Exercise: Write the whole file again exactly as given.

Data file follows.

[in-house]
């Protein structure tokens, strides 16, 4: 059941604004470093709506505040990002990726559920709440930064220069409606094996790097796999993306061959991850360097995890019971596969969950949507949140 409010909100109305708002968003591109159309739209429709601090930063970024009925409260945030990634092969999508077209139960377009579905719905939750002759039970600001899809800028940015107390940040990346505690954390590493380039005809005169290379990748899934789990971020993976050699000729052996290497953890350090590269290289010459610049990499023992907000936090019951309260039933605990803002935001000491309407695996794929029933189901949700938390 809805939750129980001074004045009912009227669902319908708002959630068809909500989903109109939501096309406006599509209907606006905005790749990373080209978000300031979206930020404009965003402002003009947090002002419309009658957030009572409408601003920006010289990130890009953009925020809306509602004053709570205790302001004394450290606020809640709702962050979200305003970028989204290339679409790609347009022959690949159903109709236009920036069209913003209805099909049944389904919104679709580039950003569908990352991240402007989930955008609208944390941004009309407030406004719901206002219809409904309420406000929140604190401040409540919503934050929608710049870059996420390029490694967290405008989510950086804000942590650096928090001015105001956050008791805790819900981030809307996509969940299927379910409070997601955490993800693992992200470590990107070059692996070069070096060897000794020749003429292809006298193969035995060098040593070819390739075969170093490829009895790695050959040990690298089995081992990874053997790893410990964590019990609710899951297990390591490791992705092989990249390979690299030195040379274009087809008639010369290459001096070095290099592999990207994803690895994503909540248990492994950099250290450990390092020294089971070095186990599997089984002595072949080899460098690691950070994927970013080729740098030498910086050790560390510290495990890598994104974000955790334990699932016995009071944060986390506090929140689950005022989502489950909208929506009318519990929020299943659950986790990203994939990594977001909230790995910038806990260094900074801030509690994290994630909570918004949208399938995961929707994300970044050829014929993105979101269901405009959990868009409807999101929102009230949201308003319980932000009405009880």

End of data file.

[in-house]
């Protein structure tokens, strides 16, 4: 059941604004470093709506505040990002990726559920709440930064220069409606094996790097796999993306061959991850360097995890019971596969969950949507949140 409010909100109305708002968003591109159309739209429709601090930063970024009925409260945030990634092969999508077209139960377009579905719905939750002759039970600001899809800028940015107390940040990346505690954390590493380039005809005169290379990748899934789990971020993976050699000729052996290497953890350090590269290289010459610049990499023992907000936090019951309260039933605990803002935001000491309407695996794929029933189901949700938390 809805939750129980001074004045009912009227669902319908708002959630068809909500989903109109939501096309406006599509209907606006905005790749990373080209978000300031979206930020404009965003402002003009947090002002419309009658957030009572409408601003920006010289990130890009953009925020809306509602004053709570205790302001004394450290606020809640709702962050979200305003970028989204290339679409790609347009022959690949159903109709236009920036069209913003209805099909049944389904919104679709580039950003569908990352991240402007989930955008609208944390941004009309407030406004719901206002219809409904309420406000929140604190401040409540919503934050929608710049870059996420390029490694967290405008989510950086804000942590650096928090001015105001956050008791805790819900981030809307996509969940299927379910409070997601955490993800693992992200470590990107070059692996070069070096060897000794020749003429292809006298193969035995060098040593070819390739075969170093490829009895790695050959040990690298089995081992990874053997790893410990964590019990609710899951297990390591490791992705092989990249390979690299030195040379274009087809008639010369290459001096070095290099592999990207994803690895994503909540248990492994950099250290450990390092020294089971070095186990599997089984002595072949080899460098690691950070994927970013080729740098030498910086050790560390510290495990890598994104974000955790334990699932016995009071944060986390506090929140689950005022989502489950909208929506009318519990929020299943659950986790990203994939990594977001909230790995910038806990260094900074801030509690994290994630909570918004949208399938995961929707994300970044050829014929993105979101269901405009959990868009409807999101929102009230949201308003319980932000009405009880």